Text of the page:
However - if you want to DIY the whole lot of it - then what you need are wheel encoders - one for each wheel.
At it's most basic, you will want to measure how far a wheel turns. To do that, there are a variety of options. But for all options, they boil down to monitoring the rotation of a shaft by counting pulses, generally via an optical system.
The simplest way to do this is to mount on the wheel an encoder disk (printed from your computer, perhaps), and point a photo-transistor and IR LED combo (also known as a side-looking photo-detector pair) at the encoder and monitor it that way. Here is a site to use for the encoders - to show you what you need/want:
http://www.robotoid.com/printable-templates.html (toward the bottom)
This is just one instance - I'll provide some more links in a bit.
Anyhow - as your wheel turns, and the white/dark stripes pass by - they will impart a "pulsing" on the photo-transistor from the reflection of the IR LED - which you can monitor with your Arduino.
Another possibility - rather than using a reflection-based system - is to use a slotted system - put the detector pair on either side of a slotted disc of some sort (again - you could print out an encoder on plastic transparency, for instance) and monitor that (this is basically how old computer mice worked - if you wanted, you could get parts for such a system from an old PC mouse). You could also count pulses using one or more magnets passing by a reed-switch, or a hall-effect sensor.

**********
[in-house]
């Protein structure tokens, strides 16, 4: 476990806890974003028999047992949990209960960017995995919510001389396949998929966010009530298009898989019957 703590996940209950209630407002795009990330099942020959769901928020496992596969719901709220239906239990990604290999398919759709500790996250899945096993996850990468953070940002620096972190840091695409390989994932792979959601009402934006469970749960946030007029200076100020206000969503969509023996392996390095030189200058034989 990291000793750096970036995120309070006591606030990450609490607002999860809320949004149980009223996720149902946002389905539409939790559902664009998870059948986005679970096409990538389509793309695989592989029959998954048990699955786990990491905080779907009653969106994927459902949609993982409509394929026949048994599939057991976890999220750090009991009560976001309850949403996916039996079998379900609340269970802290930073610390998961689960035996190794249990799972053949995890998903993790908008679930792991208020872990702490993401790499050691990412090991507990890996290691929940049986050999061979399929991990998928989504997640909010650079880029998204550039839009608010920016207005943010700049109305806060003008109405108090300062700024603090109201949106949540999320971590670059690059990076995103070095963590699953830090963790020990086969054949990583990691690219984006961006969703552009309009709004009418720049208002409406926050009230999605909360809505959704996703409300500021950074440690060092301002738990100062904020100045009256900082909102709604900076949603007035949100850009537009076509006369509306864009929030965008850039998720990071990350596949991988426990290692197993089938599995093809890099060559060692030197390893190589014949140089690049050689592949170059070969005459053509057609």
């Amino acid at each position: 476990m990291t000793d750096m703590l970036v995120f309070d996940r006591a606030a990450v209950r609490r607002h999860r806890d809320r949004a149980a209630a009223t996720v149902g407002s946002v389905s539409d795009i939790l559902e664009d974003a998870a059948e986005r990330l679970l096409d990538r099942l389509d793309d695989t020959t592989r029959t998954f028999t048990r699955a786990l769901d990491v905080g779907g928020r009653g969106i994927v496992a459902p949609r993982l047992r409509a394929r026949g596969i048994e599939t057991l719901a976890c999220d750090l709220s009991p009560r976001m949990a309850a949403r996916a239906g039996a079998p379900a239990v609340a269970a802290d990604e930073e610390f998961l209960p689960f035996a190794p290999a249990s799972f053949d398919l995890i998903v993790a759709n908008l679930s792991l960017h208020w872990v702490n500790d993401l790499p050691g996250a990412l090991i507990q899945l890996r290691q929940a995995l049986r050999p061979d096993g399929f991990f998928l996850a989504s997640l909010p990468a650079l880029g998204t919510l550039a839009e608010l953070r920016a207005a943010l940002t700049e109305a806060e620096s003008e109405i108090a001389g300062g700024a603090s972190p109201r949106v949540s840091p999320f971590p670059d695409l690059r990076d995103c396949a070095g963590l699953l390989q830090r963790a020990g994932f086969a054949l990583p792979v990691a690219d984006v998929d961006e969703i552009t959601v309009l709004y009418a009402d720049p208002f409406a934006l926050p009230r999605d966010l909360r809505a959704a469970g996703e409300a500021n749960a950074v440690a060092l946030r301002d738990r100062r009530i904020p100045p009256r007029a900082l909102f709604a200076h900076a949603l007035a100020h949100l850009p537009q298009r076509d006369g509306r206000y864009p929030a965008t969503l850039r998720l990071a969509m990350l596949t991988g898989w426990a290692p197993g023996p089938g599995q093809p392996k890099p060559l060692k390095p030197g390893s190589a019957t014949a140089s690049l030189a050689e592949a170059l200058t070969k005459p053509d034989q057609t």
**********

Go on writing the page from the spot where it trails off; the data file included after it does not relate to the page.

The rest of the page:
Note that if you are using a gearbox on the motor (which you will likely be doing) - that the closer you put the encoder to the output of the motor, the greater the resolution you could potentially obtain - so if your motor needs to rotate 2000 times to make the wheel one revolution - you could monitor the motor shaft output and know that you need to count 2000 pulses for the wheel to have moved one rotation. That said, you would need to write your code properly to count that fast (hint - you would want to use interrupts). In fact, some gear-motors do have encoders already on the output shaft (just be prepared to pay a good amount for them - even surplus). I should also note that there is nothing stopping you from having encoders on both the motor shaft -and- the wheel; you could monitor slip/backlash of your robot drive system that way.
Also note that in the counting of pulses - if you measure the time between pulses, and compare that (in some manner) with your PWM signal - you also get your original speed servo system idea as well (this could also be expanded to a form of slip/traction control if you wanted).
So - you would have this system set up - then to monitor the wheel position - you would turn on your h-bridge (or whatever you are using to control the motor), then start counting the pulses from the encoder system. When your counter reaches the number of pulses for the amount of rotation you need, turn off the h-bridge. That's the basic algorithm (note - in real life this probably won't work perfectly - because motor rotors have mass and inertia - so you might need to create some system to speed up and slow down the motor as you start from and reach the ends of travel - it all depends on how much accuracy you require; for most hobby designs, it is overkill - but, if you want - look into PID control loops).
Finally - those links:
Those are for starters - you can find more via googling... Good luck! :D